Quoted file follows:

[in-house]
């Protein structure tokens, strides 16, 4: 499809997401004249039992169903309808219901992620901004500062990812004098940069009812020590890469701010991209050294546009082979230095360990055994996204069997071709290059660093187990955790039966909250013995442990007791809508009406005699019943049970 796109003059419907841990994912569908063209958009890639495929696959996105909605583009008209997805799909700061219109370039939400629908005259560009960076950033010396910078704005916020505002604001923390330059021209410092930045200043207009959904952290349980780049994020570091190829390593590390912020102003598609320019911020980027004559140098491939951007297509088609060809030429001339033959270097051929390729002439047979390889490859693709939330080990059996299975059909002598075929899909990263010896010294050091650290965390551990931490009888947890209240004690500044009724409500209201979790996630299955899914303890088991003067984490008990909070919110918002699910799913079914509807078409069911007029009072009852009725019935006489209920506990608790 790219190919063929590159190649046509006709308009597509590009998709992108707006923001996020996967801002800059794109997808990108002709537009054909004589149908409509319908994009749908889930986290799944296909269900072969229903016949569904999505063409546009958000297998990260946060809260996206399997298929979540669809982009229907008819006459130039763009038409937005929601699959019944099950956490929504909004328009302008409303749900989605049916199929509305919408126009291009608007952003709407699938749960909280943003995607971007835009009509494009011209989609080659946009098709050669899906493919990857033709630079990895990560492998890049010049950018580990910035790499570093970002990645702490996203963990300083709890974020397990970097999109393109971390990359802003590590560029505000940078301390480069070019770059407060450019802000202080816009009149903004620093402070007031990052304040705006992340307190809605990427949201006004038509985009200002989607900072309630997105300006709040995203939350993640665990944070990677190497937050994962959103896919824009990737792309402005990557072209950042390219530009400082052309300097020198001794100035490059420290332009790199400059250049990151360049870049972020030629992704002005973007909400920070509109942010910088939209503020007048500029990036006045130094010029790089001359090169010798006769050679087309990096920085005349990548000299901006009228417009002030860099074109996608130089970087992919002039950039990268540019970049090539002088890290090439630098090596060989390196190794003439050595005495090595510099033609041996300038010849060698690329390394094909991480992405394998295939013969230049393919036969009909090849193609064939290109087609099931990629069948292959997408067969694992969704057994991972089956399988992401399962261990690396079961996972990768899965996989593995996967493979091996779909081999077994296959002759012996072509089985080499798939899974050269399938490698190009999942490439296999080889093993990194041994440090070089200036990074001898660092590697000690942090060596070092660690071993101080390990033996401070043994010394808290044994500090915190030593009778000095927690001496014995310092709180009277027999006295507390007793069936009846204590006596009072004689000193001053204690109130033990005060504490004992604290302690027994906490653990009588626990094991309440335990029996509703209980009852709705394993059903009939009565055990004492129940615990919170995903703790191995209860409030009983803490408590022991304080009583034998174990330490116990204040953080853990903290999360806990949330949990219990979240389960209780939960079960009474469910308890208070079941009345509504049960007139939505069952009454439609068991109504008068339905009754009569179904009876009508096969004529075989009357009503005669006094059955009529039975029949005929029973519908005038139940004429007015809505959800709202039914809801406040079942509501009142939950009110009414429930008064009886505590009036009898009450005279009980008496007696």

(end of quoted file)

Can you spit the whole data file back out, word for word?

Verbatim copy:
[in-house]
């Protein structure tokens, strides 16, 4: 499809997401004249039992169903309808219901992620901004500062990812004098940069009812020590890469701010991209050294546009082979230095360990055994996204069997071709290059660093187990955790039966909250013995442990007791809508009406005699019943049970 796109003059419907841990994912569908063209958009890639495929696959996105909605583009008209997805799909700061219109370039939400629908005259560009960076950033010396910078704005916020505002604001923390330059021209410092930045200043207009959904952290349980780049994020570091190829390593590390912020102003598609320019911020980027004559140098491939951007297509088609060809030429001339033959270097051929390729002439047979390889490859693709939330080990059996299975059909002598075929899909990263010896010294050091650290965390551990931490009888947890209240004690500044009724409500209201979790996630299955899914303890088991003067984490008990909070919110918002699910799913079914509807078409069911007029009072009852009725019935006489209920506990608790 790219190919063929590159190649046509006709308009597509590009998709992108707006923001996020996967801002800059794109997808990108002709537009054909004589149908409509319908994009749908889930986290799944296909269900072969229903016949569904999505063409546009958000297998990260946060809260996206399997298929979540669809982009229907008819006459130039763009038409937005929601699959019944099950956490929504909004328009302008409303749900989605049916199929509305919408126009291009608007952003709407699938749960909280943003995607971007835009009509494009011209989609080659946009098709050669899906493919990857033709630079990895990560492998890049010049950018580990910035790499570093970002990645702490996203963990300083709890974020397990970097999109393109971390990359802003590590560029505000940078301390480069070019770059407060450019802000202080816009009149903004620093402070007031990052304040705006992340307190809605990427949201006004038509985009200002989607900072309630997105300006709040995203939350993640665990944070990677190497937050994962959103896919824009990737792309402005990557072209950042390219530009400082052309300097020198001794100035490059420290332009790199400059250049990151360049870049972020030629992704002005973007909400920070509109942010910088939209503020007048500029990036006045130094010029790089001359090169010798006769050679087309990096920085005349990548000299901006009228417009002030860099074109996608130089970087992919002039950039990268540019970049090539002088890290090439630098090596060989390196190794003439050595005495090595510099033609041996300038010849060698690329390394094909991480992405394998295939013969230049393919036969009909090849193609064939290109087609099931990629069948292959997408067969694992969704057994991972089956399988992401399962261990690396079961996972990768899965996989593995996967493979091996779909081999077994296959002759012996072509089985080499798939899974050269399938490698190009999942490439296999080889093993990194041994440090070089200036990074001898660092590697000690942090060596070092660690071993101080390990033996401070043994010394808290044994500090915190030593009778000095927690001496014995310092709180009277027999006295507390007793069936009846204590006596009072004689000193001053204690109130033990005060504490004992604290302690027994906490653990009588626990094991309440335990029996509703209980009852709705394993059903009939009565055990004492129940615990919170995903703790191995209860409030009983803490408590022991304080009583034998174990330490116990204040953080853990903290999360806990949330949990219990979240389960209780939960079960009474469910308890208070079941009345509504049960007139939505069952009454439609068991109504008068339905009754009569179904009876009508096969004529075989009357009503005669006094059955009529039975029949005929029973519908005038139940004429007015809505959800709202039914809801406040079942509501009142939950009110009414429930008064009886505590009036009898009450005279009980008496007696």